Can Anything Save Microsoft’s Surface?

Microsoft is apparently planning a 7-inch Surface tablet, according to a new report in The Wall Street Journal. While the newspaper’s sources for the information remain unnamed, producing a smaller device seems like a logical move for the company: other 7-inch tablets—including Google’s Nexus 7, Apple’s iPad Mini, and Amazon’s Kindle Fire—have enjoyed considerable sales success over the past few quarters, suggesting there’s a market hunger for the category.

A 7-inch model would also represent yet another attempt by Microsoft to transform its Surface franchise from an also-ran into a powerhouse. Despite last October’s massive launch campaign—which featured everything from television ads to a “pop up” store in New York City’s Times Square—Surface failed to become the “iPad killer” that Microsoft executives probably hoped; by the end of 2012, analyst estimates of Surface sales ranged from 500,000 to one million. Compare that to the iPad, which sold 14 million units that same quarter.

Microsoft’s first Surface tablet ran Windows RT, a variant on Windows 8 for ARM-based hardware. The ARM chip architecture powers a large percentage of mobile devices currently on the market, including the iPad. But Windows RT’s inability to run apps built for previous versions of Windows (which are based on x86 architecture) may have alienated a significant subset of users who wanted to run old software on the new system. Fortunately, the next version of Surface ran the “full” Windows 8 on an Intel chip—but that model also failed to set the tech world ablaze with envy and desire.

This isn’t the best situation for Microsoft, given how it positioned Surface as a flagship device—something that alienated many of its manufacturing partners, which haven’t exactly been flooding the market with their own Windows 8 tablets.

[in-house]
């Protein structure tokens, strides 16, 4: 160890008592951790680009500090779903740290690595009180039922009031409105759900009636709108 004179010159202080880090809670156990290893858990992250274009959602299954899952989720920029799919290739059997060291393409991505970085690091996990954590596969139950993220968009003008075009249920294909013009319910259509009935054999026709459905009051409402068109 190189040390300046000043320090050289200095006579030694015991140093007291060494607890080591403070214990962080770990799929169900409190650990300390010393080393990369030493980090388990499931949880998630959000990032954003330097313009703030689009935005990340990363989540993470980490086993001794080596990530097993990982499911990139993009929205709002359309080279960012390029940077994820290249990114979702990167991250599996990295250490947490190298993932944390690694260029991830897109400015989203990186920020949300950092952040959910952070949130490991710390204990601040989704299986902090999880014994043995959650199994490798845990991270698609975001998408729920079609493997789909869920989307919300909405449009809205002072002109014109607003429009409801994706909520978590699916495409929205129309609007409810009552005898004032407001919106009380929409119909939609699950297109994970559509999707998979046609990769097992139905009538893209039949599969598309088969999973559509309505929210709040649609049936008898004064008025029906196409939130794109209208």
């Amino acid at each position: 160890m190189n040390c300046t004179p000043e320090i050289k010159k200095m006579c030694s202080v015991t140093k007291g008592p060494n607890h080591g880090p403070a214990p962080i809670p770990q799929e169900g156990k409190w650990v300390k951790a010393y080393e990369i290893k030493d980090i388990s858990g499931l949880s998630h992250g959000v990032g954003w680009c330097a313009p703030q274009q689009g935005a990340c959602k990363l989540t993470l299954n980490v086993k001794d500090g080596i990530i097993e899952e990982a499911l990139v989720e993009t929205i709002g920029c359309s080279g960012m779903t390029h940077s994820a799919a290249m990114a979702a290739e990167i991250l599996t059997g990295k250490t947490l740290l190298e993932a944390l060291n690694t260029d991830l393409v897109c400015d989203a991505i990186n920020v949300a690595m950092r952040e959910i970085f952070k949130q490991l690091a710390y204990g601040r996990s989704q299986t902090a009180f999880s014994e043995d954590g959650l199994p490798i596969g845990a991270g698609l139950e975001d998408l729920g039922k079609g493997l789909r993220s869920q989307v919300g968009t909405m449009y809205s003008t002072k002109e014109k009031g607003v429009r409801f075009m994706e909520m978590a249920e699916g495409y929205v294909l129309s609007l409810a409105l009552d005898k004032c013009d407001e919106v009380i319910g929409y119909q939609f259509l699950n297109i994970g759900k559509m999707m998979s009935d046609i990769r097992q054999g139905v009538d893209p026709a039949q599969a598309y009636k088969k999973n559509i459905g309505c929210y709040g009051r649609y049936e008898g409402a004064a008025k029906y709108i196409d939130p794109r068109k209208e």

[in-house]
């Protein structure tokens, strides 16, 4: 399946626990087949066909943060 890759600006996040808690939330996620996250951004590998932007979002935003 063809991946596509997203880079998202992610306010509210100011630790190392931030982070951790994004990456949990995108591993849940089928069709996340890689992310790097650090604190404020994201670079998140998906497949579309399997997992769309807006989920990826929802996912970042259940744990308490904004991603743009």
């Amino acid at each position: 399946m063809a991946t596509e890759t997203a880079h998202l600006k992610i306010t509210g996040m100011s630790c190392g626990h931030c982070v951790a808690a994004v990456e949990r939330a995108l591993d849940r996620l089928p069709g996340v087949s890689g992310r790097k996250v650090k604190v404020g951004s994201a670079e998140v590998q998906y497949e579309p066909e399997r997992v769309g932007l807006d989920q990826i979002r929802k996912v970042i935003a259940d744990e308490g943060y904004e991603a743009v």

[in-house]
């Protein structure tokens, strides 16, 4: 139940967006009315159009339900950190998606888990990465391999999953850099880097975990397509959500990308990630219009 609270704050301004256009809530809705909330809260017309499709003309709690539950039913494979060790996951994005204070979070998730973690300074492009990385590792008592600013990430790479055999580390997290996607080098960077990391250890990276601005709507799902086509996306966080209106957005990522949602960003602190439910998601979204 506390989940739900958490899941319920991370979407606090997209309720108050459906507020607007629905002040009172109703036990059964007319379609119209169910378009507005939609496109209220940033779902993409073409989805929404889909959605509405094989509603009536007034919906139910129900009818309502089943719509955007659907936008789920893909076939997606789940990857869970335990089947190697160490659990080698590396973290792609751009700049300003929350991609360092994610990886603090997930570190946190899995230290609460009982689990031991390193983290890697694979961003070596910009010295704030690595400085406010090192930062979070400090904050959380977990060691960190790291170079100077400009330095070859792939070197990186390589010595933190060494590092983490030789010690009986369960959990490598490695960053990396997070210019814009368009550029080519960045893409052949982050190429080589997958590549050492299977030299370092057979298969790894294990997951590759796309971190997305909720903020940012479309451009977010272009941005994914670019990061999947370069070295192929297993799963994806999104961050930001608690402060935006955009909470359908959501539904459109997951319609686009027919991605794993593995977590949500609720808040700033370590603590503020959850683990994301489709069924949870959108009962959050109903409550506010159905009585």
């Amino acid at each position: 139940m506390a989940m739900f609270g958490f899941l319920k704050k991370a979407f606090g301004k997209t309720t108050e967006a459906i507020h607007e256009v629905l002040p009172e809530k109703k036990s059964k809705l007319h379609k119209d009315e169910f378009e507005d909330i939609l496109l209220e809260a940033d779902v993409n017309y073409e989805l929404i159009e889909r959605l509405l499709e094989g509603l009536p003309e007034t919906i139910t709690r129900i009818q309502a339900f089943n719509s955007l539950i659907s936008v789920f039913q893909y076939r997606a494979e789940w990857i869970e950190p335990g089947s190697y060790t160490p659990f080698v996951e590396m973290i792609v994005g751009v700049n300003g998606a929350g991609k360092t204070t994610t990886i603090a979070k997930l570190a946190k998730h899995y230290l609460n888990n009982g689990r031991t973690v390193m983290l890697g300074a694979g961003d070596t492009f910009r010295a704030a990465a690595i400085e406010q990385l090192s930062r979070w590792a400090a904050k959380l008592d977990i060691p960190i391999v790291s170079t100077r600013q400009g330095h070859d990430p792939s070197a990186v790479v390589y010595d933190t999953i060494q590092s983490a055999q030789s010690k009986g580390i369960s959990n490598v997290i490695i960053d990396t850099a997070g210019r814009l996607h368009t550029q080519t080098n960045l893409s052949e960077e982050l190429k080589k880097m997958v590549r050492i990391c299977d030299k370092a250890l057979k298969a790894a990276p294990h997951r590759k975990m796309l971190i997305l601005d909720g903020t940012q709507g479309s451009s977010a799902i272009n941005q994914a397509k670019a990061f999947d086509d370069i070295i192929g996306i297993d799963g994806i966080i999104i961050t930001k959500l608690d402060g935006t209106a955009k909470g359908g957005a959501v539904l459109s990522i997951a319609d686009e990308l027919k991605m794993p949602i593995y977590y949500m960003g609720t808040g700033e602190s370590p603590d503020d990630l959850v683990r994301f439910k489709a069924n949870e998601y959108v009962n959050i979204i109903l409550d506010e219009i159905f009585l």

So what can Microsoft do? The company is certainly known for playing the long game; it could simply plow forward with promoting Surface, hoping that—over the course of years—its market-share eventually creeps up to a respectable level. With enough money poured into advertising (and enough third-party developers actually building apps for Windows RT and Windows 8), Microsoft could even achieve something that resembles success—or at least not total failure. But tech isn’t an industry that tolerates zombie projects for lengthy periods of time; it’s unlikely that Surface could fail to sell for many quarters before someone decided to pull the plug.

Surface is also curtailed by Windows 8’s larger failure to reignite the anemic PC market. Research firm IDC recently estimated worldwide PC shipments in the first quarter of 2013 at 76.3 million units, down 13.9 percent from the same quarter in 2012, and partially blamed the operating system for that poor performance.

“At this point, unfortunately, it seems clear that the Windows 8 launch not only failed to provide a positive boost to the PC market, but appears to have slowed the market,” Bob O’Donnell, IDC Program Vice President, Clients and Displays, wrote in a statement. “While some consumers appreciate the new form factors and touch capabilities of Windows 8, the radical changes to the UI, removal of the familiar Start button, and the costs associated with touch have made PCs a less attractive alternative to dedicated tablets and other competitive devices.”

In light of that, Microsoft’s strategy for Surface might need to be more radical: revamp Windows 8 into a form that more customers “get.” Indeed, Microsoft might already be headed in this direction. For months, rumors have circulated that the company plans to speed up its pace of Windows upgrades, which would allow it to iterate at the same speed as rival operating systems such as iOS, Android, and Chrome OS. But even that might not be enough: Microsoft needs to work with its hardware partners to create a Surface that’s sleeker, lighter, and more battery-efficient—just some of the complaints leveled against the device in the months since its release.

If a 7-inch Surface is indeed in development, it could give Microsoft an entry into a lucrative part of the tablet market; but if the company wants its flagship Windows 8 device to become a dominant player, it could take a rethink of its whole strategy. (Also, how would the flexible cover/keyboard, the Surface’s defining accessory, work if the device only measured 7 inches?)

 

Image: Microsoft

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